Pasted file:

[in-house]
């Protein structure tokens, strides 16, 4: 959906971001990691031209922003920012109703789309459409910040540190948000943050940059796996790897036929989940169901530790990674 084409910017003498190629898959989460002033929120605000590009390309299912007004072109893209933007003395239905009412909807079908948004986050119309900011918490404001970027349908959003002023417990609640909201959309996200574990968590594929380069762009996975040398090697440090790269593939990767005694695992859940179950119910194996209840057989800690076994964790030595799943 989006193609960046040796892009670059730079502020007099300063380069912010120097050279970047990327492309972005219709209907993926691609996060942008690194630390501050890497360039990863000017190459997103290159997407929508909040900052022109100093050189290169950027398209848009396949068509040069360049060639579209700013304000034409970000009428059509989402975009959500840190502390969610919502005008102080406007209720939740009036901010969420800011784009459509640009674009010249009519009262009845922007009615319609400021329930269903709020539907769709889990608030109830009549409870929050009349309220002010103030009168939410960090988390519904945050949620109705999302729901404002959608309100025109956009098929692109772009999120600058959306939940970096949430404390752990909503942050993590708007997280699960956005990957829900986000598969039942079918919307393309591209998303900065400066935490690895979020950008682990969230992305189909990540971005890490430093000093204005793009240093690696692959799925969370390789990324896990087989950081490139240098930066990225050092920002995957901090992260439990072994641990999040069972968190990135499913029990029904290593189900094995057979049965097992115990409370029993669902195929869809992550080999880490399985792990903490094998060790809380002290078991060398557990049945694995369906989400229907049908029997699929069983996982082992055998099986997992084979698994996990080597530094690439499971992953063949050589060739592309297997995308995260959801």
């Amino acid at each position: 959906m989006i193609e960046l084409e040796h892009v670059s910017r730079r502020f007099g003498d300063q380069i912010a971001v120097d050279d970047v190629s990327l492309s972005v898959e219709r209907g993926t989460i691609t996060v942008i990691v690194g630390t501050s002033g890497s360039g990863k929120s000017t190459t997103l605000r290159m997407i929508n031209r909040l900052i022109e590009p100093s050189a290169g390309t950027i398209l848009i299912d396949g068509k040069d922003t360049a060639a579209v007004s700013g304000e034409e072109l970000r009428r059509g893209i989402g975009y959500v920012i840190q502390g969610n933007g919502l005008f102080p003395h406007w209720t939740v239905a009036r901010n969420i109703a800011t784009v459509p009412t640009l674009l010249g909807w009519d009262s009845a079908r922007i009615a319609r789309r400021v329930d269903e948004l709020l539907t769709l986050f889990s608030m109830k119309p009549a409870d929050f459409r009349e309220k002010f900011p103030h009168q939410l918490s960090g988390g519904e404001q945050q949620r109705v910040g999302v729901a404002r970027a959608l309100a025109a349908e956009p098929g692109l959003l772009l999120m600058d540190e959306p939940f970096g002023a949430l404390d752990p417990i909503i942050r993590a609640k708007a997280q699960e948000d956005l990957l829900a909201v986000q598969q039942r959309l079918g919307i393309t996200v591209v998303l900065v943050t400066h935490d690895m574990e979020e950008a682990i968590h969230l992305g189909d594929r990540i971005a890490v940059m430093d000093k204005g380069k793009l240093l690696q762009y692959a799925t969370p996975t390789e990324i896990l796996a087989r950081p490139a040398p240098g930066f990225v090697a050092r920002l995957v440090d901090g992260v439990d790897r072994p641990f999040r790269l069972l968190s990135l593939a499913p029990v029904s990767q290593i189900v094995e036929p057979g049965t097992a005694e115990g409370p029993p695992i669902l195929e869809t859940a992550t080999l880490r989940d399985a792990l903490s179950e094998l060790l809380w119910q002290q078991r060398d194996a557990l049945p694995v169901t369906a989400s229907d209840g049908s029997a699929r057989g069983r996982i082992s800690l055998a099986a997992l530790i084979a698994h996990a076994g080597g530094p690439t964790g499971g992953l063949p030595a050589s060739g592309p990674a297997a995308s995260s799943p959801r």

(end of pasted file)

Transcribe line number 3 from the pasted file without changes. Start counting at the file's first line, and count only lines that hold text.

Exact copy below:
């Amino acid at each position: 959906m989006i193609e960046l084409e040796h892009v670059s910017r730079r502020f007099g003498d300063q380069i912010a971001v120097d050279d970047v190629s990327l492309s972005v898959e219709r209907g993926t989460i691609t996060v942008i990691v690194g630390t501050s002033g890497s360039g990863k929120s000017t190459t997103l605000r290159m997407i929508n031209r909040l900052i022109e590009p100093s050189a290169g390309t950027i398209l848009i299912d396949g068509k040069d922003t360049a060639a579209v007004s700013g304000e034409e072109l970000r009428r059509g893209i989402g975009y959500v920012i840190q502390g969610n933007g919502l005008f102080p003395h406007w209720t939740v239905a009036r901010n969420i109703a800011t784009v459509p009412t640009l674009l010249g909807w009519d009262s009845a079908r922007i009615a319609r789309r400021v329930d269903e948004l709020l539907t769709l986050f889990s608030m109830k119309p009549a409870d929050f459409r009349e309220k002010f900011p103030h009168q939410l918490s960090g988390g519904e404001q945050q949620r109705v910040g999302v729901a404002r970027a959608l309100a025109a349908e956009p098929g692109l959003l772009l999120m600058d540190e959306p939940f970096g002023a949430l404390d752990p417990i909503i942050r993590a609640k708007a997280q699960e948000d956005l990957l829900a909201v986000q598969q039942r959309l079918g919307i393309t996200v591209v998303l900065v943050t400066h935490d690895m574990e979020e950008a682990i968590h969230l992305g189909d594929r990540i971005a890490v940059m430093d000093k204005g380069k793009l240093l690696q762009y692959a799925t969370p996975t390789e990324i896990l796996a087989r950081p490139a040398p240098g930066f990225v090697a050092r920002l995957v440090d901090g992260v439990d790897r072994p641990f999040r790269l069972l968190s990135l593939a499913p029990v029904s990767q290593i189900v094995e036929p057979g049965t097992a005694e115990g409370p029993p695992i669902l195929e869809t859940a992550t080999l880490r989940d399985a792990l903490s179950e094998l060790l809380w119910q002290q078991r060398d194996a557990l049945p694995v169901t369906a989400s229907d209840g049908s029997a699929r057989g069983r996982i082992s800690l055998a099986a997992l530790i084979a698994h996990a076994g080597g530094p690439t964790g499971g992953l063949p030595a050589s060739g592309p990674a297997a995308s995260s799943p959801r």